One question that is frequently raised by entrepreneurs is whether it’s advisable to put off
fundraising until the company has something to show investors, which means a higher valuation can be justified and the investor gets fewer shares for his money (Joy!).
Moreover, if you manage to wait with your financing round, continue to develop your product, get some KPIs (Key Performance Indicators) and maybe even grow your user base, you’ll get another important advantage: Catching the attention of investors who only invest in companies at this stage. Adding to this mix the fact that investors go crazy over self-funded entrepreneurs makes it an open and shut case, right?
Actually, there are many instances where I would recommend to entrepreneurs not to wait and rather start their money raising efforts as early as possible. In general, this will be the case when there is a risk that the disadvantages of delaying the investment will outweigh the advantages of doing so, and might even lead to a total failure of the startup. This is true especially for online startups which usually require less money to launch and grow and in general have a much shorter life cycle than startups in other industries, like biotechnology or electronics.
First, entrepreneurs need to understand that even if an enterprise succeeds without an outside investment – by bootstrapping, swapping services for options instead of cash payments, working with accelerators or similar entities or using any other shortcuts – progress will be slow compared to what the company could achieve if it had a significant investment from an outside investor. The problem is that for many businesses, speed to market is critical. One of the main concerns is of course competitors. It is simply not advisable to just sit and wait for them, especially if your startup has no technological barrier to block them.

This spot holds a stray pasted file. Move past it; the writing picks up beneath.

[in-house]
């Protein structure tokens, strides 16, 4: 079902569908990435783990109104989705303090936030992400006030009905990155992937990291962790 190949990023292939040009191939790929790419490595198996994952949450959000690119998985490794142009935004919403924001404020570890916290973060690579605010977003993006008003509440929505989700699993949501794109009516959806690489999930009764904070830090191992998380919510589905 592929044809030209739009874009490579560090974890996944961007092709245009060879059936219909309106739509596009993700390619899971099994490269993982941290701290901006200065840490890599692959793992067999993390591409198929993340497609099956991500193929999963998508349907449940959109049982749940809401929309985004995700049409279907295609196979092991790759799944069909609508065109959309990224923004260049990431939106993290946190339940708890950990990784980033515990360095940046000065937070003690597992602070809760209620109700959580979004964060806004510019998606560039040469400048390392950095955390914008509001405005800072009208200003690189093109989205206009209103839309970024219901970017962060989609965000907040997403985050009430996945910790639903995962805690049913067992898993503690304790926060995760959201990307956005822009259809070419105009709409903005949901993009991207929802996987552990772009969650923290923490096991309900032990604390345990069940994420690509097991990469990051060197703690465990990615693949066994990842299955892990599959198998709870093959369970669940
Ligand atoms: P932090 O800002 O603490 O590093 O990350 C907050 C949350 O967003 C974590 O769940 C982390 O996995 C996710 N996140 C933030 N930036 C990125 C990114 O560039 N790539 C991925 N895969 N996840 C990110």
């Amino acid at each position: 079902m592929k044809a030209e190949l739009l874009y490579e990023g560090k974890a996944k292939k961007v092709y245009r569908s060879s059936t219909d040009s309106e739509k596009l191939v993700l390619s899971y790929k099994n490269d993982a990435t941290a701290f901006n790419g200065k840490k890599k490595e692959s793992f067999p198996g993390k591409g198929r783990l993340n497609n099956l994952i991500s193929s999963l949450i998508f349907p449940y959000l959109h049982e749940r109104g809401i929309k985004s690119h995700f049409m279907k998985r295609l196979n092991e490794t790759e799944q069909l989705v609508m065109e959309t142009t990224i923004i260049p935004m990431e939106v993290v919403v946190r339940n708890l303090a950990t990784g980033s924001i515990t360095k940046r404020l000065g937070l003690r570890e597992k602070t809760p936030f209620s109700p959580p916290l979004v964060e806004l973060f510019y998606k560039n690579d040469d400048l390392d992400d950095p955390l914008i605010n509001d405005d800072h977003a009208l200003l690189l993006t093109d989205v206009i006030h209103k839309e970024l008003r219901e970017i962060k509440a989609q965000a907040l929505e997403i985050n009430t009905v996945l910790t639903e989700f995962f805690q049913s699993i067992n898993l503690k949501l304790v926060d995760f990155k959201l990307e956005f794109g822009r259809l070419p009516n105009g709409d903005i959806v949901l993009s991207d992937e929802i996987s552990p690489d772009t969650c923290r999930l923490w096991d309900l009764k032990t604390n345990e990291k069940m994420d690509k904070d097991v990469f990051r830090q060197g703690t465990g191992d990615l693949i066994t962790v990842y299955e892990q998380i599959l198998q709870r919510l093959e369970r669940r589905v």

However, competition is not the only reason to move quickly. For entrepreneurs, time is an enemy. Your market might change, new regulations can alter the rules of your game at any moment. A new technology will make your product irrelevant. The best way to fight these risk factors is to take as many shortcuts as possible including by raising money when possible and using it to make rapid progress. Raising money at an early stage will literally buy you more time. Additional developers will allow you to launch faster and with a better product. Using better software tools can also help you to produce a better product and to avoid unnecessary delays.
Another important issue to consider is that bootstrapping is usually a tough period for entrepreneurs and a considerable strain on their “biological clock”. All founders start fully committed to the startup. Then difficulties appear, whether they are internal to the startup (e.g. a technological problem) or external (e.g. not getting any salary…). Motivation quickly decreases, disputes are getting more common and at the end someone quits and go to work for Google. The obvious conclusion is that you should do whatever you can to shorten your startup life cycle, including by taking the investors’ money even if you think you can succeed without it, just a little slower…
When considering the question of whether to raise funds or not, it is important to look at the full picture. Don’t just settle for the idea of maximizing the value of the company, however important that might be. The idea of two founders working in a garage is always a romantic one but every project has an ideal moment (a “sweet spot”) when it should pick up the pace by raising real money. Make sure you know what your is.